Pros:heats evenly and can be operated without special training
Cons:It thinks its priority is higher than it is, showcases fingerprints, and beeps too_many_times
The Bottom Line: By the time I know if it is durable, the model will be extinct.
With extra impetus provided by being burglarized, we seem to be doing a lot to stimulate the economy this winter. My partner was annoyed at difficulties (which I could easily manage) with our microwave and came home one evening with the Panasonic NN-SD697S. I was not consulted about the choice, though I know that the primary criterion for its selection was that it was the smallest microwave the store sold (which is not very small). In that we like the Panasonic plasma-CD tv that I bought, the company name perhaps bolstered the choice.
Recommend this product?
Though not the buyer, I am that fabled epinions beast, a "real user" and will report on my experience of the product below.
It looked quite Oakland Raiders: silver and black. No doubt, it looked sleek in the store. Unfortunately the silver (actually, stainless steel) is a fingerprint magnet. The fingerprints can be wiped off, but I don't remember ever wiping off our old microwave.
We never cook anything in the microwave. We defrost some foods, heat water and soybean milk, reheat leftover foods (though not the kinds that come out soggy--God invented toaster ovens for reheating pizza slices, etc.), and occasionally pop microwave bags of popcorn.
I was accustomed to buttons for time. I was especially partial to 78 and 98 second settings. The Panasonic NN-SD697S has a dial and I have had to switch to one minute and 20 seconds or one minute and 40 seconds. I have managed to adjust and my right hand has mastered the twist to 1:20. (I haven't tried it blindfolded, but am confident).
The Panasonic NN-SD697S fits on the microwave shelf. I think it is still bigger than what we need (24"x14"x19.5").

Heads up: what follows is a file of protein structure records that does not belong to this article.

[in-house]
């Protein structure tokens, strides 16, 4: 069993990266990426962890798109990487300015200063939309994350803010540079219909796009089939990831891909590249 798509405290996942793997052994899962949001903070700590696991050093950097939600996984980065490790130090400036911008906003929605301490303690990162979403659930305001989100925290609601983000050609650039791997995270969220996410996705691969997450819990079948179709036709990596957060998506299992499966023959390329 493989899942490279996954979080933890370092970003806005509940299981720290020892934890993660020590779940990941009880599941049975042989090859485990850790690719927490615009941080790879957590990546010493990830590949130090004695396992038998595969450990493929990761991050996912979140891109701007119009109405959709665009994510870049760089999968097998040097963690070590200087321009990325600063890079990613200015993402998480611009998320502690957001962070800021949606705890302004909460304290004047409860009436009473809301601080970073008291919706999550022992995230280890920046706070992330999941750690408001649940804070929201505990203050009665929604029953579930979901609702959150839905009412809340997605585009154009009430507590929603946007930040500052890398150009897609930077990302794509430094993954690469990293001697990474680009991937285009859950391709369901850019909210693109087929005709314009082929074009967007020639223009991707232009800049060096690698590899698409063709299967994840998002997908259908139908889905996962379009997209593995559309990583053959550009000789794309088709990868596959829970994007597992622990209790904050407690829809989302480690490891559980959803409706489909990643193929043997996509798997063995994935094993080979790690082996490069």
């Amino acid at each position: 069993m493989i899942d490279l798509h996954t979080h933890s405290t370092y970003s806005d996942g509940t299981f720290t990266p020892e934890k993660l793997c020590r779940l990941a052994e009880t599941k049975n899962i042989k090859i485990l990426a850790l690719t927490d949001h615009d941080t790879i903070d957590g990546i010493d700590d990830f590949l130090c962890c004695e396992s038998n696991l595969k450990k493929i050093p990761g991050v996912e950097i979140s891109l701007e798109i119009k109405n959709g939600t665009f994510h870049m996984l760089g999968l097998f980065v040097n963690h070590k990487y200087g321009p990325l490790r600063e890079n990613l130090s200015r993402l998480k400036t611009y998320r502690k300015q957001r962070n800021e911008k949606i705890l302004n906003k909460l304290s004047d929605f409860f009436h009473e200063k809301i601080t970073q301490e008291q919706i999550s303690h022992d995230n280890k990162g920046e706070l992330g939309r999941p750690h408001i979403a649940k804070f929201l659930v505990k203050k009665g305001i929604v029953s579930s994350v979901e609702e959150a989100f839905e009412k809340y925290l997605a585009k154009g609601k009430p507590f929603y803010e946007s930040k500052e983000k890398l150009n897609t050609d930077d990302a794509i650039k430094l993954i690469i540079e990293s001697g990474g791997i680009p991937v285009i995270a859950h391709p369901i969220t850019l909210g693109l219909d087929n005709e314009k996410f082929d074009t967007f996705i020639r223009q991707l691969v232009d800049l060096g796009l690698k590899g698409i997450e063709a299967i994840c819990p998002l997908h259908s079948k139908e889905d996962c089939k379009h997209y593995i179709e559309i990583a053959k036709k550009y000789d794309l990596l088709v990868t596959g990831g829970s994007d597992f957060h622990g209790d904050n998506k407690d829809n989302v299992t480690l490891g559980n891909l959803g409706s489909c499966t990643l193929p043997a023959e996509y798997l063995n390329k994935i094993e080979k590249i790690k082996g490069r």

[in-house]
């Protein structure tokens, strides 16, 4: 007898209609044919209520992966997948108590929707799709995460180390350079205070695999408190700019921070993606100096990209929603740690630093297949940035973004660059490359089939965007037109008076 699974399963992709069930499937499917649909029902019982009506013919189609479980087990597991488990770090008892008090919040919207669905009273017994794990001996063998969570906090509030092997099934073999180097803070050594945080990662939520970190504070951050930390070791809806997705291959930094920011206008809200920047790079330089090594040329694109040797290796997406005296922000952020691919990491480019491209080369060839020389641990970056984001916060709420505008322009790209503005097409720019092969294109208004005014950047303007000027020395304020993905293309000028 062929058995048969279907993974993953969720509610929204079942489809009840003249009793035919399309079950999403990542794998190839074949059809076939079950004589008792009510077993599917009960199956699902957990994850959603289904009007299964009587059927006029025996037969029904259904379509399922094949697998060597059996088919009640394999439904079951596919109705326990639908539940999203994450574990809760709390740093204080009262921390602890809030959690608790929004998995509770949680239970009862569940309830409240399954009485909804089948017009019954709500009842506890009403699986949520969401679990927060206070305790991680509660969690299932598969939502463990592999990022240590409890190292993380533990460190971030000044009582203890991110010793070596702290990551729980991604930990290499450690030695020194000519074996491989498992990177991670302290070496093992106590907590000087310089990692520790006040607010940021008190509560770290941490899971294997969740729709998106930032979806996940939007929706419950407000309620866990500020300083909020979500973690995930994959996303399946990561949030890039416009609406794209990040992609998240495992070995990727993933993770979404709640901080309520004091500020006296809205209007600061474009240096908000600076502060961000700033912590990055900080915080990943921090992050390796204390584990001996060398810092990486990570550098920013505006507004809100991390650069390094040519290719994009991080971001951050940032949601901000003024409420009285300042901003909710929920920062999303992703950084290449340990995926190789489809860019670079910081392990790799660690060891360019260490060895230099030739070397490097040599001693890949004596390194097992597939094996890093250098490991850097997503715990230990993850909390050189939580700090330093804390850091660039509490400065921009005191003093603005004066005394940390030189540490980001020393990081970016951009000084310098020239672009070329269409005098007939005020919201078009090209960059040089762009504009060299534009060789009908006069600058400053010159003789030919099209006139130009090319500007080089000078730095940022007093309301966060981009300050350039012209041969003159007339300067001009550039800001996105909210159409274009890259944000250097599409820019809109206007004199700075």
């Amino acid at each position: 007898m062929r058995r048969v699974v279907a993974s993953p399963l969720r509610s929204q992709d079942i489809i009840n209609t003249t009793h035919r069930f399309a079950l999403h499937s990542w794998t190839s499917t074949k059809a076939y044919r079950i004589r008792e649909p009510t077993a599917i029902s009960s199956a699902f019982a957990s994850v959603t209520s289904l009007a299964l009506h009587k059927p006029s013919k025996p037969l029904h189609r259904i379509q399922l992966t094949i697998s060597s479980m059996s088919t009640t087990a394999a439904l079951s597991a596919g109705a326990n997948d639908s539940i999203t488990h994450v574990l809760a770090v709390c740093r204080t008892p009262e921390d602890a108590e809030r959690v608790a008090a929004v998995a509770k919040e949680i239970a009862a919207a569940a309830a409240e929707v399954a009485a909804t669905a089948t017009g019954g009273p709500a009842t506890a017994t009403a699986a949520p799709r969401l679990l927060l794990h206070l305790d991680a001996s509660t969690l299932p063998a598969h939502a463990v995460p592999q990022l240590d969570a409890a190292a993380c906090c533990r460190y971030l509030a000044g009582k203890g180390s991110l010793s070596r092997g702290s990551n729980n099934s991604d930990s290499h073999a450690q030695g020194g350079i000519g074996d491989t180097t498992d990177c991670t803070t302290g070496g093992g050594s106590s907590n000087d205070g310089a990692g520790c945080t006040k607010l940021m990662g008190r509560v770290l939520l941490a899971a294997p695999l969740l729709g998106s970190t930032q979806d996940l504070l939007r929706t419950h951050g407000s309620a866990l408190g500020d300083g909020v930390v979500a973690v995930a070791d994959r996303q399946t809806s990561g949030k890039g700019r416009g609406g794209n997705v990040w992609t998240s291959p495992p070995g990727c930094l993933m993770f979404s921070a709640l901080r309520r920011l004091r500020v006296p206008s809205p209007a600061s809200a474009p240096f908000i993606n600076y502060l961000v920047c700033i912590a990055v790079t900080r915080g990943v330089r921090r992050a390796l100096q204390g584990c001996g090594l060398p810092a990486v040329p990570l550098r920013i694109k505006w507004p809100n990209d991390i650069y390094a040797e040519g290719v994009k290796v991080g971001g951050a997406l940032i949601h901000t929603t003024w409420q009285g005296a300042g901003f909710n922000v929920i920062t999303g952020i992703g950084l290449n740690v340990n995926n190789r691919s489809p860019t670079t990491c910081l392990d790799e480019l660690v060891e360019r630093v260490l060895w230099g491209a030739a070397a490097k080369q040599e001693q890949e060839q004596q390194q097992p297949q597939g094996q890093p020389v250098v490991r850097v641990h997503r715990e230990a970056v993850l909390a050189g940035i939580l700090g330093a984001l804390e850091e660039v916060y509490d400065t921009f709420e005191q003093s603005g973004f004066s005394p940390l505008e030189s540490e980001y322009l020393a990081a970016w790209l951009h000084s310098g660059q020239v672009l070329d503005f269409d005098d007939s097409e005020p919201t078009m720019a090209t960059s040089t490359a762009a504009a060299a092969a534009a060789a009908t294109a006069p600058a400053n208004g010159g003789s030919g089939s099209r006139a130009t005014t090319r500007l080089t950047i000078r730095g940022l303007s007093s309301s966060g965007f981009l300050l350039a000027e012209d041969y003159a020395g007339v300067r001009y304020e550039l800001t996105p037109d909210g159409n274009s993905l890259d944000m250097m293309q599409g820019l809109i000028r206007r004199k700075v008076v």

It has a child safety lock, sensor cook, sensor reheat, and an "Inverter Turbo Defrost Pad." I was intrigued to find out what that might be. I can't say that I have unpacked the name, but what it does is defrost food by weight (in hundredths of a pound). I don't usually know how much frozen leftovers weigh, but for frozen food coming from packages with a weight listed this is very precise (even if the user isn't!).
The user manual (in English and Spanish) includes a chart to convert ounces into tenths of a pound--and a lot of tips that those who have never microwaved before might find useful. It had never occurred to me to use the microwave to separate slices of bacon. To date, my fingers have done this just fine, but I have melted butter ineptly in our older microwave(s) and the next time I try it, will set the power to 6 and the time to one and a half minutes.
The NN-SD697S only open 90 degrees. This is not particularly a problem for me, but my previous one opened wider, and I think that doors for microwaves should.
I should care about how energy efficient it is, but I don't know and don't care. Bad me! But, since it is not used for cooking (long durations), maybe not too bad.
The tray that slowly turns comes out and some day will be washed in the dishwasher.
Other than showing fingerprints too easily, what I don't like is that even if I open the door before the five beeps that announce the time I programmed has elapsed, it continues with the beeps. (Five seems excessive, three would suffice, or one slightly longer one.) Also, a minute later, if the door has not been opened, if provides a noisy reminder. Getting something (say heated soybean milk) out of the microwave immediately is not a high priority for me. I am well aware that I have left cups of various kinds of liquids in the microwave long enough for them to have cooled (OK, sometimes overnight!), but I liked being able to ignore that it was done. The beeps are so irksome to me, that I don't know what happens if one ignores the second announcement. I know that it completes all five beeps, though.
Am I lazy and/or idiosyncratic? Perhaps, but I do have the time set, which is more than many users of electrical appliances (including those able to record tapes and discs from tv) ever do.
© 2007, Stephen O. Murray
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